Michael Sheldon, chief market strategist at RDM Financial, a Westport, Conn.-based firm with $650 million in assets, says he'd "like to hear about how their various products are doing in different parts of the world. Apple is just breaking through the surface in terms of sales in emerging markets."

Sheldon also notes how Apple is in an important transitional period in terms of growth now that it is the largest company in the entire world by market cap, recently racing past Exxon Mobil ( XOM). It's now valued at almost $400 billion.

"Historically, when most companies increase their market caps to such high levels, at some point growth stalls and slows," he says. "Wall Street is littered with companies that have crashed and burned after increasing their market cap to very high levels. The fact that Apple has kept up their growth rate at such high levels is truly amazing. That's why it's a must-own stock for so many investors."

Like Apple, McDonald's is a truly global brand. The hamburger maker, which employs about 1.7 million people, has seen strong overseas sales. Hinsdale's Fitzpatrick says he expects more upside in McDonald's global sales, which could bolster other consumer stocks.

"The interesting thing about McDonald's is that you get the global reach, so you see how it's doing in every region," PNC's Stone says in agreement, noting his firm owns shares of McDonald's. "It's like Wal-Mart from the standpoint where it's a trade-down" from higher-priced restaurants.

RDM Financial's Sheldon says that while McDonald's is classified as a restaurant company, "we actually think of them more as a consumer-staples name because of its predictability and strong balance sheet."

Sheldon says his firm owns shares of McDonald's because the company has generated strong free cash flow, has an attractive dividend yield and, despite high exposure to Europe, continues to post solid same-store sales numbers quarter after quarter. "That's pretty amazing," Sheldon says.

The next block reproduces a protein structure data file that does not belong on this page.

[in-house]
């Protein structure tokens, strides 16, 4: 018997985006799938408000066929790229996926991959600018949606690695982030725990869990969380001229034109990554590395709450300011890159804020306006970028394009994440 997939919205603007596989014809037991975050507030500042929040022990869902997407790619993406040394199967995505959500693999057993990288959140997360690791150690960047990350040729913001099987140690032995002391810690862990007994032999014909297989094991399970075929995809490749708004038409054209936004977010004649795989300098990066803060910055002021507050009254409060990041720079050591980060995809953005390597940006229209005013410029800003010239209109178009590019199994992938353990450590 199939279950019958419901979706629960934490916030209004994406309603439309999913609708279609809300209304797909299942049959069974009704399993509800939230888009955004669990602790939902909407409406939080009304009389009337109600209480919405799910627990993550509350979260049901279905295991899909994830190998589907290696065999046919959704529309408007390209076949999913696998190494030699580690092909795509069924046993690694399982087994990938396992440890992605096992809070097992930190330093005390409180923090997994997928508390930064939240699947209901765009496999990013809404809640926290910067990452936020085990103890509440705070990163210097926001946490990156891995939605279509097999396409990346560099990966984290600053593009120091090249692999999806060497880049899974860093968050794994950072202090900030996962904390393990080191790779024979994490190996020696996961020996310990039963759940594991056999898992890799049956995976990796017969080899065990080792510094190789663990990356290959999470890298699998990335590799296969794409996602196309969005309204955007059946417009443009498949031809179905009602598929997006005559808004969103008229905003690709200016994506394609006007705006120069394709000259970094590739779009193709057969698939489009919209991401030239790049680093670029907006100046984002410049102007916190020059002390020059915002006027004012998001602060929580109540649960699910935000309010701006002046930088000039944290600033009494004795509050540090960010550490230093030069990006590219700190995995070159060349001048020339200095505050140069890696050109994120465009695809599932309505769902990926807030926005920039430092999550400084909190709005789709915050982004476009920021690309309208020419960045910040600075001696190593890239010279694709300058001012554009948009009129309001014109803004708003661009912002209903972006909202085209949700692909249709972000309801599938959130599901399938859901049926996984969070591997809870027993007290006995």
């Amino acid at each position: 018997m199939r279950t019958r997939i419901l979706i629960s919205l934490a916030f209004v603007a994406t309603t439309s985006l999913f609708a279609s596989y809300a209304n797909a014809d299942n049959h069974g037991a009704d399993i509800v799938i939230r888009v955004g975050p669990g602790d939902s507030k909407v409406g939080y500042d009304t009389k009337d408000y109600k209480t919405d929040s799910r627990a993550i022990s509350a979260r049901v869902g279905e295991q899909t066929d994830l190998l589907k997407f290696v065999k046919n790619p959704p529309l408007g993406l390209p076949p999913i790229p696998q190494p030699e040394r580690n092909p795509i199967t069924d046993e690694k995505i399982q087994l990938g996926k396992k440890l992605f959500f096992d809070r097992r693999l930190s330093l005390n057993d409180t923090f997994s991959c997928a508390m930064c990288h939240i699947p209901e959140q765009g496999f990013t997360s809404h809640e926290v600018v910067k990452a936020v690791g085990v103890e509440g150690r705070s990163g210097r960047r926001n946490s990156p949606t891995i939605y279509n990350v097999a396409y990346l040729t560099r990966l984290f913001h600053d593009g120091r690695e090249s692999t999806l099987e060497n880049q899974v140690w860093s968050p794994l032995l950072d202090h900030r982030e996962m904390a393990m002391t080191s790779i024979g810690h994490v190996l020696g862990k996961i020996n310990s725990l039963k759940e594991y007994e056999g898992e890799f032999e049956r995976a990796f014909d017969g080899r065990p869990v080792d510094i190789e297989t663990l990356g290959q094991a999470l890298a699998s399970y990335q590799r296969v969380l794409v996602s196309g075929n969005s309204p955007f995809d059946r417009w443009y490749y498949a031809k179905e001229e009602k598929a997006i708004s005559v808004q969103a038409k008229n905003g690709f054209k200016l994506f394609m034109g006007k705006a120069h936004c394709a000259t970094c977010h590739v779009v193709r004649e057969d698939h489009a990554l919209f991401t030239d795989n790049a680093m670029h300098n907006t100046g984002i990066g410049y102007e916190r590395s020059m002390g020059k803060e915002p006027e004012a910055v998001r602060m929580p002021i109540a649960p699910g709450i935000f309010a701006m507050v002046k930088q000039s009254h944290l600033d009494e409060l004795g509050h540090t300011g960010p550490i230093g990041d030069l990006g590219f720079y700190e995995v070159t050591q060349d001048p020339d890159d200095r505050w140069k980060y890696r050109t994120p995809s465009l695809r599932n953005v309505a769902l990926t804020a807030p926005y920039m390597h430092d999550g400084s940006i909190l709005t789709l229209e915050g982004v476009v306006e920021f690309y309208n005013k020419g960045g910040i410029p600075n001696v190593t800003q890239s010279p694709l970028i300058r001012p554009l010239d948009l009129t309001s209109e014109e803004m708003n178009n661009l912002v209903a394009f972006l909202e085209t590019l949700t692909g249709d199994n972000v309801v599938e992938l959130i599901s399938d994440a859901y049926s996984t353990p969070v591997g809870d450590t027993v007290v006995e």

The outlook is what investors will pay most attention to, and for that reason, Sheldon says it will be important for McDonald's not to rock the boat.

"Whether it's consumer spending, commodity cost pressures, expansion plans, new product launches -- those are the areas investors will focus in on going forward," Sheldon adds.

Besides Apple and McDonald's, gold and copper company Freeport-McMoRan's ( FCX) outlook will be important, Fitzpatrick and Sheldon say.

"The price of copper has been highly correlated to the economy," Fitzpatricks says. "So this report will go a long way in updating investors on the company and where they see the economy heading based on copper."

Sheldon also finds importance in railroad operator Union Pacific ( UNP) and energy companies Halliburton ( HAL) and Schlumberger ( SLB).

"There are so many different angles this week," he adds. "There is something for everybody."

-- Written by Robert Holmes in Boston.

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Disclosure: TheStreet's editorial policy prohibits staff editors, reporters and analysts from holding positions in any individual stocks.